Damage to Stored Items

Basements, like attics, are a favored spot for storing things the family isn’t using right now—stuff that is either valuable or at least too good to give away. Suppose these items are placed directly on a basement floor. In that case, even a small amount of puddling water can be enough to permanently damage wood furniture legs or be absorbed by entire cardboard boxes of stored clothing, linens, and other items, which will likely be permanently ruined.

Even if furniture or books are stored off the basement floor on shelves, pallets, benches, or tables, the high humidity that accompanies a wet basement may cause the materials to become damp, which can still destroy them.

Water damage in basement caused by sewer backflow due to clogged sanitary drain

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Causes of a Wet Basement

Foundations and water don’t mix, and during the construction phase, the builder should take steps to ensure water drains away from a basement—not toward it. The leading causes of a wet basement include:

  • Inadequate guttering and downspouts to direct rain away from the foundation.
  • Irrigating foundation plantings, such as shrubs and bushes, in such a way that allows water to drain along the basement wall.
  • Clogged drain tile or no drain tile. When a new basement is built, drain tile should be installed around the bottom perimeter to carry water away.
  • Incorrect yard grade. A yard should slope a minimum of 2 percent away from the foundation for adequate water drainage.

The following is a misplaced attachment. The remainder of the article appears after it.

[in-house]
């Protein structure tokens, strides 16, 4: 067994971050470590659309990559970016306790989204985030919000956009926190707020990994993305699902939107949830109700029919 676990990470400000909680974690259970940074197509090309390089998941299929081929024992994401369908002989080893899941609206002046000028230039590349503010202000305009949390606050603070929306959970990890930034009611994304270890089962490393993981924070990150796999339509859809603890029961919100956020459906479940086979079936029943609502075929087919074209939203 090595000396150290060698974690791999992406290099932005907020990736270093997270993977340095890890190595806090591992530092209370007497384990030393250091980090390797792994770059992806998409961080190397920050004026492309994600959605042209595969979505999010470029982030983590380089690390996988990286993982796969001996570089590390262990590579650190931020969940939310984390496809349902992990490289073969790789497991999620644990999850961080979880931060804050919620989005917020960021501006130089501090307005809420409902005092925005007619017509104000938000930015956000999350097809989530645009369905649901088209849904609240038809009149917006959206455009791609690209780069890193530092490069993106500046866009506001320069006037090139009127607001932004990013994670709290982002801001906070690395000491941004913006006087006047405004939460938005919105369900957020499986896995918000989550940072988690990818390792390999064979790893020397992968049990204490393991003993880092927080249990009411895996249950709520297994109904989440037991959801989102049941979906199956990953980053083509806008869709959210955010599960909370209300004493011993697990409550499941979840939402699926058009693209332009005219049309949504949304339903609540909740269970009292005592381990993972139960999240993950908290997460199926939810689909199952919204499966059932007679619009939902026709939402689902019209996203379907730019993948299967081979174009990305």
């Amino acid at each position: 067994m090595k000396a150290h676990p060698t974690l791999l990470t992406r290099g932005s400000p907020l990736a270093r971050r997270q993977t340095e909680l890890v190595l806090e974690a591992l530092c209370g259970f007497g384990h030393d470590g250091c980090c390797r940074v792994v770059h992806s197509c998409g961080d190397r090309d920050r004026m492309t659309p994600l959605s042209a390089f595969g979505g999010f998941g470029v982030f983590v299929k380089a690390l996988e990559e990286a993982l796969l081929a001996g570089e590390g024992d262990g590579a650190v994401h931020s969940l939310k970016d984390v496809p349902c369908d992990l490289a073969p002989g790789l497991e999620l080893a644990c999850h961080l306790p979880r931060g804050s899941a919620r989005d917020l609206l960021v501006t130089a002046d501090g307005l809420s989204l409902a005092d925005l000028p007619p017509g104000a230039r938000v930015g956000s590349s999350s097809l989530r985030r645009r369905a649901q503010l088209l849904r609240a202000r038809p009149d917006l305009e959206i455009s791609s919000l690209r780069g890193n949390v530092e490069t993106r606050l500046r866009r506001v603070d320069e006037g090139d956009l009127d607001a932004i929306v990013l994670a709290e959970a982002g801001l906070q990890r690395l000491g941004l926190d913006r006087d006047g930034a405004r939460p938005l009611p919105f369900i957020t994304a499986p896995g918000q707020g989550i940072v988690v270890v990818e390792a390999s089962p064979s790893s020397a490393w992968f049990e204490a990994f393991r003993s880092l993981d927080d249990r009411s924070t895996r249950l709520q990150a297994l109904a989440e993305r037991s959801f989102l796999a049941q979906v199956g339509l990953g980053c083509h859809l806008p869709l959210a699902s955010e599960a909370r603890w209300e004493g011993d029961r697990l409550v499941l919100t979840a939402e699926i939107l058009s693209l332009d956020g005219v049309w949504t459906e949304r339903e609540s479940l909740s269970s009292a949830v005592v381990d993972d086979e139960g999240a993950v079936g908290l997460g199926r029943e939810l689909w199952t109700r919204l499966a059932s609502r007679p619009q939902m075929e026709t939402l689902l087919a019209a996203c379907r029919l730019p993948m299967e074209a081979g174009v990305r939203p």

Costs of Fixing a Wet Basement

Basement waterproofing repairs are typically pricey, and depending on the cause of the wetness, could cost quite a bit. If a DIY fix isn’t suitable, a larger repair project may be necessary, but in most situations, the cost of basement repairs is an investment in the value of the home. Prices will vary, depending on the extent of the repairs and the going cost of labor.

  • If the basement must be excavated, expect to pay an average of $70 to $150 per linear foot.
  • Once excavated, new drain tile can be installed for about $100 per foot.
  • Installing a sump pump to collect and pump water to the surface can cost between $1,500 and $3,000.
  • Interior waterproofing, which may include installing a French interior drain, could cost more than $10,000.
  • Simple, roll-on interior sealant can cost as little as $50 per 100 square feet if it’s a DIY project.
  • If structural repairs are necessary, they could add thousands of dollars.

Basement Waterproofing Methods

The best way to fix a basement’s water problem will depend on how the water is getting in, the planned use of the basement space, and the homeowner’s budget. Some fixes are less expensive than others, and some are not possible due to the way the home was originally constructed. The following basement waterproofing methods vary, and a foundation contractor or structural engineer should inspect the basement and consult before making major changes. If actual flooding occurs, the first step is to dry out the basement and then conduct repairs.